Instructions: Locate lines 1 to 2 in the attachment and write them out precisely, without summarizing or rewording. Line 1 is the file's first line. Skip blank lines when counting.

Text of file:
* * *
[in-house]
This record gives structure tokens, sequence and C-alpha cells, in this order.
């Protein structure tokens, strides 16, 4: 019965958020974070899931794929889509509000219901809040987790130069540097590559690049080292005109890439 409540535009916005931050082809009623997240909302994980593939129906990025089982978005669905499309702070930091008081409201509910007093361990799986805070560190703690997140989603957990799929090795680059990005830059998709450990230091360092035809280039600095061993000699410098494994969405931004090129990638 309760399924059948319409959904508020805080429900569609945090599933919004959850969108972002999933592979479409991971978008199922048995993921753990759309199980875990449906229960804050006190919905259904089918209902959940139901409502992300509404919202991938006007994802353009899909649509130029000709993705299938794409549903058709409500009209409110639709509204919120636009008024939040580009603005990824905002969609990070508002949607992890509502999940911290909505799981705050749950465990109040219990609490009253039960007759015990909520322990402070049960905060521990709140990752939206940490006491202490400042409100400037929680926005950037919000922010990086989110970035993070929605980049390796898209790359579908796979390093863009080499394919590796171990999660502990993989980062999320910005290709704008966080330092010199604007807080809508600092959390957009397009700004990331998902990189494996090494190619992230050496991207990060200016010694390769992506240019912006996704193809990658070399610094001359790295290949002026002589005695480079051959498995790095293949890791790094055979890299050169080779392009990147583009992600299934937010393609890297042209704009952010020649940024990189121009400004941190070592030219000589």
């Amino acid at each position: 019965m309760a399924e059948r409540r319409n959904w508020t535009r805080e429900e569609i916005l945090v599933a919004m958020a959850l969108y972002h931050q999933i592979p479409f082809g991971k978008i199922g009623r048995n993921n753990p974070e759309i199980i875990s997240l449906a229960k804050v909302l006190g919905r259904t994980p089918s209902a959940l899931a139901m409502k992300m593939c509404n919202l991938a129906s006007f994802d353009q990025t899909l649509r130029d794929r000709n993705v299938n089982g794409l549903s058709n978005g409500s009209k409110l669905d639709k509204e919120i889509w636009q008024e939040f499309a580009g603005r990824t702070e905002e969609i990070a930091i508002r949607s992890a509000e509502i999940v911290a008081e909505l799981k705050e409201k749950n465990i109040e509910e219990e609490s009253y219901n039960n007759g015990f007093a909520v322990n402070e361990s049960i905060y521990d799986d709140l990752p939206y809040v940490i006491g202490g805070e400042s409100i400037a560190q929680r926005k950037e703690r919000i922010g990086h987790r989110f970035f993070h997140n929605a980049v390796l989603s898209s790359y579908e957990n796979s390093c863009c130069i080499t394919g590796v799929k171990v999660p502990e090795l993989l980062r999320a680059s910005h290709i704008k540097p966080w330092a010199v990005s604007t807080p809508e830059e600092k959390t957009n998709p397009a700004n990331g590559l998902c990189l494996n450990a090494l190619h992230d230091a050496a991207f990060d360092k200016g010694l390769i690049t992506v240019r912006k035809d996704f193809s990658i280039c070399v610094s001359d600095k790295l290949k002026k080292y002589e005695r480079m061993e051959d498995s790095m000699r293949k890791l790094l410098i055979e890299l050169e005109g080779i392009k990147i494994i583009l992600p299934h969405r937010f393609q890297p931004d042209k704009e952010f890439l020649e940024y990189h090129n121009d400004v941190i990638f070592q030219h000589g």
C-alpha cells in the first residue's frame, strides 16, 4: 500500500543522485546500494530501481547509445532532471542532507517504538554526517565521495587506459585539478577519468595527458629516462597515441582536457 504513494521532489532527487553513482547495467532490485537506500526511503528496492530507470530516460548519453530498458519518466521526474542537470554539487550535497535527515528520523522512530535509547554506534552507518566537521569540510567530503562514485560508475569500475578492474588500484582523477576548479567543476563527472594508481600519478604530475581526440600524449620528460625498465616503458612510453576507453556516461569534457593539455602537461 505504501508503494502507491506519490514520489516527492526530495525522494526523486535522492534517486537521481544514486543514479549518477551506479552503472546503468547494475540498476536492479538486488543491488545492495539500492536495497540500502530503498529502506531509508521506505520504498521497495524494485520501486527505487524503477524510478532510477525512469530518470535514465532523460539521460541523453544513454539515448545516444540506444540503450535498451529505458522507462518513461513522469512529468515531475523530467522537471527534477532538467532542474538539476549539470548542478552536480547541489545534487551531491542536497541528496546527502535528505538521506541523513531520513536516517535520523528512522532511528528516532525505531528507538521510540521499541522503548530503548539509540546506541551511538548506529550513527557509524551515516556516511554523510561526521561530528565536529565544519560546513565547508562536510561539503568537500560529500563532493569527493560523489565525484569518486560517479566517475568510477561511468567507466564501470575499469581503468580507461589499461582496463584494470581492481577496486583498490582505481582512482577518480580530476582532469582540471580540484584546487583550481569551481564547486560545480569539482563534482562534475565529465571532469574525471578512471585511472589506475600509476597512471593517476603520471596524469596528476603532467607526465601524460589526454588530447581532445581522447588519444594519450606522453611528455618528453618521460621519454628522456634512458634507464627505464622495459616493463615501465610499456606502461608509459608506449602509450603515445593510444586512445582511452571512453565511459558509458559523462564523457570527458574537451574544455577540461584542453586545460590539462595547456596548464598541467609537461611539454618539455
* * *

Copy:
[in-house]
This record gives structure tokens, sequence and C-alpha cells, in this order.